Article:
Our search identified 2043 potentially relevant entries across all databases (Fig. 1). Following duplicate analysis with manual confirmation and elimination of duplicates, 1892 individual studies remained. The titles and abstracts of these studies were then screened for inclusion using the stated inclusion criteria in progressive steps (see Data Selection). 119 studies met all the criteria on initial screening, whereas 1776 studies failed to satisfy at least one aspect of the criteria (Fig. 1). Next, studies which passed this stage were read in full by two assessors to confirm their suitability according to the criteria, excluding a further 88 studies. The characteristics and findings of these studies were recorded in full in Supplementary Table 2. At this stage, systematic reviews and expert reviews included in our search were examined for any additional primary data that was missed. Then, the expert team lead (R.H.) reviewed the process and the 34 studies remained for detailed analysis. Additionally, 1 study which was not included in the original dataset was flagged for inclusion , giving a total of 36 included studies. The final studies are presented as grouped by the causative genes involved (Tables 1– 3). For studies involving more than two different gene mutations, all described mutations are listed in Supplementary Table 3.
Of all included studies (n = 34) the largest two genetic groups were amyloid neuropathy caused by mutations in the TTR gene (n = 15) and CMT1A, due to the duplication of PMP22 (n = 8) and point mutation (n = 1) respectively. Numbers of studies were much fewer for other genotypes. Four studies looked at HSAN due to mutations in ELP1 (n = 2), SPTLC1 (n = 1) and SPTLC2 (n = 1). Two studies examined Brown-Vialetto-Van Laere Syndrome caused by mutation in SLC52A2 (n = 1) or SLC52A3 (n = 1). The genes MT-ATP6 (n = 1) and SCN9A (n = 1) each had 1 study. The remaining studies looked at neuropathies due to metabolic causes associated with mutations in PHYH (Refsum disease, n = 2).
Randomised controlled clinical trials
We identified 18 randomised controlled trials (RCTs). The most investigated treatment was oral ascorbic acid for CMT1A, with 6 independent studies. The studies varied in dose between 1.5 g and 4 g per day, for either 1 or 2 years. Most studies used the Charcot-Marie-Tooth Neuropathy Score (CMTNS)  as the primary outcome measure, with the possible addition of muscle strength, sensory or nerve conduction studies. However, none resulted in a statistically significant clinical improvement. Likewise, measurements of target effect (e.g. PMP22 mRNA levels) showed no changes on treatment with ascorbic acid. On quality assessment, all ascorbic acid RCTs were scored at 5 according to the Jadad criteria, indicating that these were well designed and properly reported studies. Two studies investigated the use of PTX3003, a combination therapy of baclofen, naltrexone and sorbitol, to treat CMT1A. These were large phase II and III studies, both scoring 5 by Jadad criteria. The phase II study showed no change in Overall Neuropathy Limitation Scale (ONLS)  in the group treated with low doses, but a modest improvement in the highest dose group. This result prompted further investigation of the treatment in a phase III study. However, inconsistencies were found in the stability of the high dose formulations in the phase III study, which led to early termination of this arm of the study. Despite this, there was a small, significant improvement in neuropathy severity (ONLS) prior to termination. We conclude that although there is some evidence that PTX3003 is effective in CMT1A, doubts remain about the validity of the incomplete data from this study.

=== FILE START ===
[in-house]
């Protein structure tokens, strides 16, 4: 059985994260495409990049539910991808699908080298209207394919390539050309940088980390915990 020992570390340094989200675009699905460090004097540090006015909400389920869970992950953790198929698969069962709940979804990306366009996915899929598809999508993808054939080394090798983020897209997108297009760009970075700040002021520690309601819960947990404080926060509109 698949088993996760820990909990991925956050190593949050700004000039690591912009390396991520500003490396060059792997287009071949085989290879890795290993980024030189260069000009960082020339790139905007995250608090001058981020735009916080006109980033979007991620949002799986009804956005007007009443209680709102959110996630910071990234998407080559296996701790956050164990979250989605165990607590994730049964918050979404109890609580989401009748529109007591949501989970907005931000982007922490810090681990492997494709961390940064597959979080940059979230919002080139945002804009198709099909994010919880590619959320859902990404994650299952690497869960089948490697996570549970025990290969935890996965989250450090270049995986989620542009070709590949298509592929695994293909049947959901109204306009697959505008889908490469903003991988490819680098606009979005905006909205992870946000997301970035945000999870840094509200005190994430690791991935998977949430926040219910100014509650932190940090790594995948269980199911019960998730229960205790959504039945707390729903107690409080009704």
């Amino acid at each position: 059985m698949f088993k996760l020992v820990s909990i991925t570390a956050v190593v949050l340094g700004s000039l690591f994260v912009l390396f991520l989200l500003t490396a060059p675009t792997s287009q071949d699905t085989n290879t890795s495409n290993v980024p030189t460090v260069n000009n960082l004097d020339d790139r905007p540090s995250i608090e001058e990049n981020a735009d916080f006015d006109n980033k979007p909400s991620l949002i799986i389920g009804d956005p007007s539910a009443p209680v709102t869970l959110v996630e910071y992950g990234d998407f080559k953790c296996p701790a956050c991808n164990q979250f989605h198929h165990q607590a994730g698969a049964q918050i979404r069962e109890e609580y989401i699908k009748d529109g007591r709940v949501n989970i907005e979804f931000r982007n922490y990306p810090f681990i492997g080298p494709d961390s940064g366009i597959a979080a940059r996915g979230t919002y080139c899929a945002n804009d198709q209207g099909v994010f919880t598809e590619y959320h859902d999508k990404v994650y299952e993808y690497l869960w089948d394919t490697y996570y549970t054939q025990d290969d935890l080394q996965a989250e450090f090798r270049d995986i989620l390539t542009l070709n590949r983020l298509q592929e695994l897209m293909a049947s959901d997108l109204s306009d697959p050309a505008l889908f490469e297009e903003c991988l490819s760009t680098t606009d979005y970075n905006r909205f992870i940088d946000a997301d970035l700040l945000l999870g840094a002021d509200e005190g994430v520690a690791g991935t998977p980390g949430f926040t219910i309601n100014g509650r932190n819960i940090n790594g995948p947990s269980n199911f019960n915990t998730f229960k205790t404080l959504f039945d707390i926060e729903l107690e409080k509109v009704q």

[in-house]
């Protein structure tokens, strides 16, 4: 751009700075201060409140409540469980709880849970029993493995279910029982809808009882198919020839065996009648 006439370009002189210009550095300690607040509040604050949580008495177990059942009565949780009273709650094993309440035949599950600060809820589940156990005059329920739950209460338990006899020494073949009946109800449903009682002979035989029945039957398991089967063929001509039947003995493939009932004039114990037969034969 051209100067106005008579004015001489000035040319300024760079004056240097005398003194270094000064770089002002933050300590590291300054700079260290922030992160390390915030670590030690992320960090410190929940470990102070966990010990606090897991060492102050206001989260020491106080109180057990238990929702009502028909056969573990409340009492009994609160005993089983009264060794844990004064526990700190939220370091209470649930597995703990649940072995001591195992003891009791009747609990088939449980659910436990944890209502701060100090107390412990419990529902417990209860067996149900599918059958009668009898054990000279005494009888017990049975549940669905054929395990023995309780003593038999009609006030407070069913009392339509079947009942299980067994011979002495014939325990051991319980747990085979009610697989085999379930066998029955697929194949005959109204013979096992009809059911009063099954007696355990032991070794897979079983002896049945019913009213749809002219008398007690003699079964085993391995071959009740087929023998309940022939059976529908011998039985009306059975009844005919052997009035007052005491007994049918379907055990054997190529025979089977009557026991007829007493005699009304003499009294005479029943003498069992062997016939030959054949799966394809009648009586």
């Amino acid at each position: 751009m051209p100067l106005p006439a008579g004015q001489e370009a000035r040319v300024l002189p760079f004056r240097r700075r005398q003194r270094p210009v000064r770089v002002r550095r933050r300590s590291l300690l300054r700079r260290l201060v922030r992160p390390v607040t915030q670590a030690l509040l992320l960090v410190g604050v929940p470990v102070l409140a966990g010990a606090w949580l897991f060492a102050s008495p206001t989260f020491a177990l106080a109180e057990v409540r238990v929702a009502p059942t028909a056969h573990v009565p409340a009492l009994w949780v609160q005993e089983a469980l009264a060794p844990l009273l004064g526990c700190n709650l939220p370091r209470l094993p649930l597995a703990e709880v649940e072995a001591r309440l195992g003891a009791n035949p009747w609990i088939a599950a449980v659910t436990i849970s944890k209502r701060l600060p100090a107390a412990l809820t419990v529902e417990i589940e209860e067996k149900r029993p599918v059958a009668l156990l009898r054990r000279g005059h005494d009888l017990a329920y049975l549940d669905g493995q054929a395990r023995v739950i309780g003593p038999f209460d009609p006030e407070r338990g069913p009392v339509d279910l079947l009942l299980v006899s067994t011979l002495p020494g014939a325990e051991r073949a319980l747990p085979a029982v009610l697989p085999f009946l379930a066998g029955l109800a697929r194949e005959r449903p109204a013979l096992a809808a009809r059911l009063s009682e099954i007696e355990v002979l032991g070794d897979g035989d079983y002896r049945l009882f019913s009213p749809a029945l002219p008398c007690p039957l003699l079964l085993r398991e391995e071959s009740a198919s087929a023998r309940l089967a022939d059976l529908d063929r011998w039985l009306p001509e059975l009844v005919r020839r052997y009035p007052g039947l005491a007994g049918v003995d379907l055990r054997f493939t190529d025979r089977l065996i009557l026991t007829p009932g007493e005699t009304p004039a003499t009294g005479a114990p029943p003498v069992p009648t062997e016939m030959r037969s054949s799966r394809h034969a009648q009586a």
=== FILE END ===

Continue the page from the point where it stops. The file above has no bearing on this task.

We identified 6 RCTs with four different compounds (tafamidis, diflunisal, patisiran, inotersen) which showed positive results in ATTR-familial amyloid polyneuropathy . Two of these investigated the treatment of the common c.148 G>A, p.Val50Met (previously called p.Val30Met) variant with tafamidis, a TTR stabiliser drug preventing TTR protein complex dissociation and thereby inhibiting amyloid formation [18, 19]. Both studies used 20 mg oral tafamidis daily for 18 months. The larger of these studies (n = 128)  did not show a significant improvement in the primary endpoints of Neuropathy Impairment Score in the Lower Limbs (NIS-LL) or Total Quality of life (TQOL), although some improvement was shown in neurological impairment (evidenced by reduced muscle weakness overall, specifically at the distal muscle sites). The smaller study (n = 63), however, did show a significant improvement in NIS-LL . One other study in 130 patients treated over 2 years with diflunisal, a non-steroid anti-inflammatory drug which has been shown to stabilise TTR, reduced the rate of progression of neurological impairment and preserved quality of life compared to placebo .
The third study (APOLLO) examined the effect of patisiran, a double-stranded synthetic ribonucleic acid molecule (RNAi) that targets mutant and wild type TTR, after 18 months treatment in patients carrying the c.148 G>A (p.Val50Met) (∼50% of patients) or other TTR mutations [21, 22]. There was an improvement detected by the modified Neuropathy Impairment Score (mNIS+7).
Inotersen, a single-stranded deoxynucleotide analogue (DNA) complementary to TTR pre-mRNA has also been implemented to silence TTR in a 15-month multi-centre RCT (NEURO-TTR) in 172 patients with TTR-related peripheral neuropathy, of which approximately 50% had the p.Val50Met mutation . This trial met both of its primary endpoints, as there was significantly less decline in the neuropathy and quality of life measures in the inotersen group compared with the placebo group.